Something occurred to me recently: Sometimes, our success is driven by the size of our “why.”

We all have our reasons for getting out of bed in the morning. Some of us wake up feeling full of energy and ready to start the day, while others may hit the snooze button a few times before dragging themselves to work.

So, where does this difference come from? Does it depend on what we’re doing? Or, does it depend more on why we’re doing it?

Everyone knows what they do and how they do it, but very few of us seem to understand why we do things.

To help show the power of “knowing your why,” I’d like to share a few examples of this idea in action.

On September 11, 2001, the World Trade Center was attacked. That year, the New York Yankees went to the World Series. You may be wondering how these are connected, but let me explain. While the Yankees did not win, their run marked a turning point for the healing of the country.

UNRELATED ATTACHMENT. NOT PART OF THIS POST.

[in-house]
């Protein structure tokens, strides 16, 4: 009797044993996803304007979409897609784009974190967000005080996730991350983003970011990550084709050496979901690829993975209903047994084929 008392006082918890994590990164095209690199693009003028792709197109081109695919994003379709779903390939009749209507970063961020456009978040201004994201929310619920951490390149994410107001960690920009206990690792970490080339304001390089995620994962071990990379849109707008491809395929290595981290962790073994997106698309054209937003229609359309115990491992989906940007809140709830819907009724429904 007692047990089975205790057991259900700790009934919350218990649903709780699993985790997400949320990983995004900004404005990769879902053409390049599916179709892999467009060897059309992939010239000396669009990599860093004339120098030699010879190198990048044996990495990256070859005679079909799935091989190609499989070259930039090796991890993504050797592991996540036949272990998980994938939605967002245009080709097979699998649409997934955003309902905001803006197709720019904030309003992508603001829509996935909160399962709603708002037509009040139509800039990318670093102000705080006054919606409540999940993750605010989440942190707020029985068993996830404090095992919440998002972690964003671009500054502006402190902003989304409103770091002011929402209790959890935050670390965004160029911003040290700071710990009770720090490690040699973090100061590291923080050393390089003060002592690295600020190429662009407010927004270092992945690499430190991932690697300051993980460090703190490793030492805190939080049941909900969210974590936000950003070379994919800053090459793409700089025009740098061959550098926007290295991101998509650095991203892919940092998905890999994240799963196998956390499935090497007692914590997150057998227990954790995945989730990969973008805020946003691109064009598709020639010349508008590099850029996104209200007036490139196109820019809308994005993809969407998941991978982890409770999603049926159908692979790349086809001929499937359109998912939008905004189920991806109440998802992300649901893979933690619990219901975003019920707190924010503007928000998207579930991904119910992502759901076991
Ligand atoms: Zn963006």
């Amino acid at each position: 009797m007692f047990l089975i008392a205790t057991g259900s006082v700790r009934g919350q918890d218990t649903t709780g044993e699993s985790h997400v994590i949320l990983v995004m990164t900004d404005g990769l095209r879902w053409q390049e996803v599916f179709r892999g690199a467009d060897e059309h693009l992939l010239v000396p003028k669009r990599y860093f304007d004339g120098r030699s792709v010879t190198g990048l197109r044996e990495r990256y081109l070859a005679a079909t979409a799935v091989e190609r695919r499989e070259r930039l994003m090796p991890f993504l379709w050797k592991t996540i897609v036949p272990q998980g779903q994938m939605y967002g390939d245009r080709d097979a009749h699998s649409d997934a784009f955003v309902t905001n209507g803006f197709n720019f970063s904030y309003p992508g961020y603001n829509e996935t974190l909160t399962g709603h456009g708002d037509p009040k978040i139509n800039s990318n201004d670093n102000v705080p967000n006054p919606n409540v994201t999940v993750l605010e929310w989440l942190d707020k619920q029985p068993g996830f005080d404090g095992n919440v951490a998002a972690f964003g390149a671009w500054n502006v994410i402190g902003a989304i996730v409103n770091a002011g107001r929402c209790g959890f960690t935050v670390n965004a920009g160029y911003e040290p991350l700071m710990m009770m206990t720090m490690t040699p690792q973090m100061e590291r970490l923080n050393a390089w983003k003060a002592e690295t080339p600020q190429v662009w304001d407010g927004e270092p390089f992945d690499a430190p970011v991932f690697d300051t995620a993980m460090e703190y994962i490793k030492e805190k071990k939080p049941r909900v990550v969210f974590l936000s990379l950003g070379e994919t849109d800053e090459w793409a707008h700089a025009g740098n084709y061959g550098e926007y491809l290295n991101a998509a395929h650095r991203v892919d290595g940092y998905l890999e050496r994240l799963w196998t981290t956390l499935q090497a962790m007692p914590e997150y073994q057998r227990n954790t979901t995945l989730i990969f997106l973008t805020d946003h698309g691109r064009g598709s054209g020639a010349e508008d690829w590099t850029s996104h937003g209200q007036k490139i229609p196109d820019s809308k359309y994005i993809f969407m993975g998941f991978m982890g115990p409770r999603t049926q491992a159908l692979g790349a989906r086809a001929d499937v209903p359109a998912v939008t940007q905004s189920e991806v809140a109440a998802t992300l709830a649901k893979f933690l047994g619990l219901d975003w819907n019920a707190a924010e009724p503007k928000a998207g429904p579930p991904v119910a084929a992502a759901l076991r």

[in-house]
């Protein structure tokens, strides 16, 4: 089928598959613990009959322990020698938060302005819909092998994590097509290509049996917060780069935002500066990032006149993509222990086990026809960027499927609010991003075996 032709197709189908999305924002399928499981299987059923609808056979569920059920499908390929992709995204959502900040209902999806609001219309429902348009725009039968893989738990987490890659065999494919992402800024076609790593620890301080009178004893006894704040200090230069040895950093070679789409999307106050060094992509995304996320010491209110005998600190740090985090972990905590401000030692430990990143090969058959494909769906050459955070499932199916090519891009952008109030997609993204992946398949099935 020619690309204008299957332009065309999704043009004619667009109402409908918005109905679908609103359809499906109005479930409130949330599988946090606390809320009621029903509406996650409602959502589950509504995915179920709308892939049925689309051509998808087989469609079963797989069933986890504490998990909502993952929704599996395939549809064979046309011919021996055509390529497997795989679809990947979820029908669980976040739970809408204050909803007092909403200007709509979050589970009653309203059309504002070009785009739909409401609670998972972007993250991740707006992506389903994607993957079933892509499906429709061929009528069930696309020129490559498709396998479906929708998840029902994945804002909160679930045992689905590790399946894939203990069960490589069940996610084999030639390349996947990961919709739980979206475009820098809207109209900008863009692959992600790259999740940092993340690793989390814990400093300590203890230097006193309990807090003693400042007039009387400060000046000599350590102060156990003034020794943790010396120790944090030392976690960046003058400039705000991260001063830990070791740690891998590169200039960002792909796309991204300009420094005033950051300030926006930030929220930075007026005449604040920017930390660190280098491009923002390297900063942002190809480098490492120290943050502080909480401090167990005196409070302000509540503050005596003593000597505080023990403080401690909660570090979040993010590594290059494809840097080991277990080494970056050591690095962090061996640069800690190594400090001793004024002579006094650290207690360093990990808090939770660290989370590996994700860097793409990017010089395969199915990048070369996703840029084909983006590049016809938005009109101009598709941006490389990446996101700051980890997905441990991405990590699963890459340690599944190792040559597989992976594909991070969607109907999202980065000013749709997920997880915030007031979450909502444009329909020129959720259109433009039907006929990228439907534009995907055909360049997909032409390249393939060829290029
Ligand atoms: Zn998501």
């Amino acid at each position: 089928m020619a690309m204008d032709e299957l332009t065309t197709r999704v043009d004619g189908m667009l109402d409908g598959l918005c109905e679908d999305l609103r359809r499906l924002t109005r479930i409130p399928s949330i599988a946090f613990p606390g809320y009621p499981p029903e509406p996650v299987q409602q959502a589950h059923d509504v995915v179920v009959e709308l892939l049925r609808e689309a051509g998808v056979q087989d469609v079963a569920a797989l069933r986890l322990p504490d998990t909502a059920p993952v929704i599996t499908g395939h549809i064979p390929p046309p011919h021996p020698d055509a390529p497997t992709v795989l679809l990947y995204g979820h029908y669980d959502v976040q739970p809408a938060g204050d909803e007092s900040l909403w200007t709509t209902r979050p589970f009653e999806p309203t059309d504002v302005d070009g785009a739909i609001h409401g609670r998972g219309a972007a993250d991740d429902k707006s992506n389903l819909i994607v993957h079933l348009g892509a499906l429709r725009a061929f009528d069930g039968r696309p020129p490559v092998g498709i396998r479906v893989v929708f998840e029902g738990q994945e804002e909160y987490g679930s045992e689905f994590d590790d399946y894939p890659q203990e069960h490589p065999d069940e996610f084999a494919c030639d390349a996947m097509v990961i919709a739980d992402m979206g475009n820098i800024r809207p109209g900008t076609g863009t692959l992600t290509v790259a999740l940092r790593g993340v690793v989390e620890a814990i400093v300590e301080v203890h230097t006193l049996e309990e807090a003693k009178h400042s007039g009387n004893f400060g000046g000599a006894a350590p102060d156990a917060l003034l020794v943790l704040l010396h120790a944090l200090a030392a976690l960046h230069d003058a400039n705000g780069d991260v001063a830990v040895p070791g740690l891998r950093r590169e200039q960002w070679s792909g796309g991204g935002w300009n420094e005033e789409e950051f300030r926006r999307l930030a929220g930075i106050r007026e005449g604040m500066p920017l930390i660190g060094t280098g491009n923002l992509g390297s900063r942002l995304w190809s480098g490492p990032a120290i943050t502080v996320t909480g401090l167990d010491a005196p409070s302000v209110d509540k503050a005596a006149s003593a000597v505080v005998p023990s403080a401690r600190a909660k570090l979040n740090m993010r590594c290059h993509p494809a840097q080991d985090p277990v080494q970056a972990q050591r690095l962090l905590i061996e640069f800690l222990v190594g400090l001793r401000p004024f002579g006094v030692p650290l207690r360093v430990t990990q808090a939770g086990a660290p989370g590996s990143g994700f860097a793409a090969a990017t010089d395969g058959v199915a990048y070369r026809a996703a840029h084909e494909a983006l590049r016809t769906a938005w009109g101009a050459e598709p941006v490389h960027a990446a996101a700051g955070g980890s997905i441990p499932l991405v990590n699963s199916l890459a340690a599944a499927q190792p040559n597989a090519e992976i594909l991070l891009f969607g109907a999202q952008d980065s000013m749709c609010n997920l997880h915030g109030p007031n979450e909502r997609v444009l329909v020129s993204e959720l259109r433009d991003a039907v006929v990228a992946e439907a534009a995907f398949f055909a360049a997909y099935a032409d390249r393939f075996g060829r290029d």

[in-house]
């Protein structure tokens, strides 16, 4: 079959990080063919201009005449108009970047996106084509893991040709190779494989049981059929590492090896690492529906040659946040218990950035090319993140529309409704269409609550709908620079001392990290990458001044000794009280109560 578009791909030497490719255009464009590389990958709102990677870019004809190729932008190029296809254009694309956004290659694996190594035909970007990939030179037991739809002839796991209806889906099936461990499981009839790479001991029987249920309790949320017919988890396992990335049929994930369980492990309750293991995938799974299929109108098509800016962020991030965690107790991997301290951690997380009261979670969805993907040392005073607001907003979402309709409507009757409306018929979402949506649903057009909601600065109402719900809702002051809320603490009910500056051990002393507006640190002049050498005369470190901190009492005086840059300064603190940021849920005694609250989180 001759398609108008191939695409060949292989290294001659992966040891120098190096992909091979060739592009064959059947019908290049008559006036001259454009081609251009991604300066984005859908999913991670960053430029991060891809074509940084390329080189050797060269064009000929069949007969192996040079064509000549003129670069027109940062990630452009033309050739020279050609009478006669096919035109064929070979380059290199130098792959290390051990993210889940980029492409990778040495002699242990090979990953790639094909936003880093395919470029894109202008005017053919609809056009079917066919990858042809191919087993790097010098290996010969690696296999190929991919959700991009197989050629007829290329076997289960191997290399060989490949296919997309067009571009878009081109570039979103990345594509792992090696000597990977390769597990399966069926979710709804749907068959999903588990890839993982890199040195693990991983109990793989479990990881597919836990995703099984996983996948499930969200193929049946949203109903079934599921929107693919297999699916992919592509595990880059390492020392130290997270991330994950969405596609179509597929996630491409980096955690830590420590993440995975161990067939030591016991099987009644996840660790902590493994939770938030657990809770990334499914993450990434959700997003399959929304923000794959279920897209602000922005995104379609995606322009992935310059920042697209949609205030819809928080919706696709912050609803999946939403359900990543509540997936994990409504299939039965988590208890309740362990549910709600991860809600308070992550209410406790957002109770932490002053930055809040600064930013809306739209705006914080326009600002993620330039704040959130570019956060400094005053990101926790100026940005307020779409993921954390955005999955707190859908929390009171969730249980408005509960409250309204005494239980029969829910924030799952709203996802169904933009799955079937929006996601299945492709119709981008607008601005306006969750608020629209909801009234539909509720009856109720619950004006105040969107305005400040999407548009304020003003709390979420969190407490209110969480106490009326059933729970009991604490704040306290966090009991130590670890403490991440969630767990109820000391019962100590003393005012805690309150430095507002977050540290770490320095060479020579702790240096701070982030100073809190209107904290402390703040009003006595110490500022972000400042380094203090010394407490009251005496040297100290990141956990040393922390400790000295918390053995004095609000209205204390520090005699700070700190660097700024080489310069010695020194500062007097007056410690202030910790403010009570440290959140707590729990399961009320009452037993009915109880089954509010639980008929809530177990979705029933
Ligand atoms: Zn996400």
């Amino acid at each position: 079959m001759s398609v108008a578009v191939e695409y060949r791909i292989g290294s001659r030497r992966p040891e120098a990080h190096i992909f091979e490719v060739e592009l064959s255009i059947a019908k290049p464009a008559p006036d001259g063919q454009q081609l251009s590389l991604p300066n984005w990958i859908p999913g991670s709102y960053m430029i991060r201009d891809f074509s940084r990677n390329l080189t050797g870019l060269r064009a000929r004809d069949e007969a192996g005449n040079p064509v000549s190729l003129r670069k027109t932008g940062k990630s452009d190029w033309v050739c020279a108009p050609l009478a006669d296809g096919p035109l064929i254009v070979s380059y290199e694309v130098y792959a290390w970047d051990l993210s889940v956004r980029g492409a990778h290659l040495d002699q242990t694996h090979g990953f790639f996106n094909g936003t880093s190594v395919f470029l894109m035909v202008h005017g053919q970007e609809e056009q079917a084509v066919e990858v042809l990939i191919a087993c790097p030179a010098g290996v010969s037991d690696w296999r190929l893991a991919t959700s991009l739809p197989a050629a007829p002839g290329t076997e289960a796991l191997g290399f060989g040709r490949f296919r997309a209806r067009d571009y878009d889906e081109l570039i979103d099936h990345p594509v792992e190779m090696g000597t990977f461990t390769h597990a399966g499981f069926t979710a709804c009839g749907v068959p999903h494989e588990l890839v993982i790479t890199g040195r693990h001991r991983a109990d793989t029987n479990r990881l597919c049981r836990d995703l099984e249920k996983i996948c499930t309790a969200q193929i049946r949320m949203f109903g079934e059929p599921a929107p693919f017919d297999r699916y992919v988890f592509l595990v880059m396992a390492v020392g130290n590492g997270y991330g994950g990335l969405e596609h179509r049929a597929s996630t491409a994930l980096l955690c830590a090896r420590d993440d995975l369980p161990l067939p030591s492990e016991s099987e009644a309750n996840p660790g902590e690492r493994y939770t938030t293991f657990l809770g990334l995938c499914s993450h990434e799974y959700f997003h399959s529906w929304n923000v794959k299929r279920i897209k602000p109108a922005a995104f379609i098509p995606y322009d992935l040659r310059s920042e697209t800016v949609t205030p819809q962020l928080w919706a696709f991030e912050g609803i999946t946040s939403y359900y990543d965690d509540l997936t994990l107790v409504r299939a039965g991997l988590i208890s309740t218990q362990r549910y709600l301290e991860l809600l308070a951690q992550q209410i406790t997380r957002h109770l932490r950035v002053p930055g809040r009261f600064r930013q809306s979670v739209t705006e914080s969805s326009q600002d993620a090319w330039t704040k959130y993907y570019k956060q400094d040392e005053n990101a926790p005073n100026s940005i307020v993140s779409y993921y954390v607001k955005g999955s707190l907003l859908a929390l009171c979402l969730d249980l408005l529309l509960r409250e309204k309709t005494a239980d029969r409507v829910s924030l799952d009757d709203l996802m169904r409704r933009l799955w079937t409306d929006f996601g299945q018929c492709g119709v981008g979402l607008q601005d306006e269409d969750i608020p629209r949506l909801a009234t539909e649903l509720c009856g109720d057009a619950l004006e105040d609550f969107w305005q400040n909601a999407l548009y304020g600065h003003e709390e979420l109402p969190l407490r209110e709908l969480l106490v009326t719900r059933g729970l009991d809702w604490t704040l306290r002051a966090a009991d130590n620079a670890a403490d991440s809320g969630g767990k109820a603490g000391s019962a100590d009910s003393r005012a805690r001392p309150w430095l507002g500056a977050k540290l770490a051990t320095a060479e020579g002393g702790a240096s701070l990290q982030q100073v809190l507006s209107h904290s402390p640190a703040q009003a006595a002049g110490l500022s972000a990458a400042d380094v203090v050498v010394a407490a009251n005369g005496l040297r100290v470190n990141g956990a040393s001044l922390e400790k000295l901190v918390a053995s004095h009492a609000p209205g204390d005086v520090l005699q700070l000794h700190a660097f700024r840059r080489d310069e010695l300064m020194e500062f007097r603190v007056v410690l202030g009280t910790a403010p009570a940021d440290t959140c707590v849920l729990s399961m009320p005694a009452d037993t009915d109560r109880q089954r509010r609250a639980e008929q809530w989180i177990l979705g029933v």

Those who were brought together by the tragedy rallied around the Yankees as a symbol of the city and the country.

“Perhaps each of these teams were fighting for something greater—perhaps these teams were fighting for their 'why.'”

In 2005, Hurricane Katrina hit New Orleans. That year, the New Orleans Saints were displaced for a season. They couldn’t practice or play in the Superdome. But in 2006, the Saints ended up having their most successful year in team history.

The culmination of their “why” didn’t come until 2010, when they won the Super Bowl. Any football fan will remember how the country rallied behind them that year.

Following the Boston Marathon Bombing in 2013, #BostonStrong became a popular hashtag and phrase around the country, and especially in the city itself. That year, the Red Sox won the World Series.

Most recently, Hurricane Harvey struck. Nevertheless, the Houston Astros won the World Series.

All of this may be coincidental, but maybe it’s not. Perhaps each of these teams were fighting for something greater—perhaps these teams were fighting for their “why.”

A great way to learn more about this idea is to read a great book on the subject. That book is “Start With Why” by Simon Sinek. I highly recommend giving it a read. It can really help you to give a new purpose to your business and life.

If you have any other questions or would like more information, feel free to give me a call or send me an email. I look forward to hearing from you soon.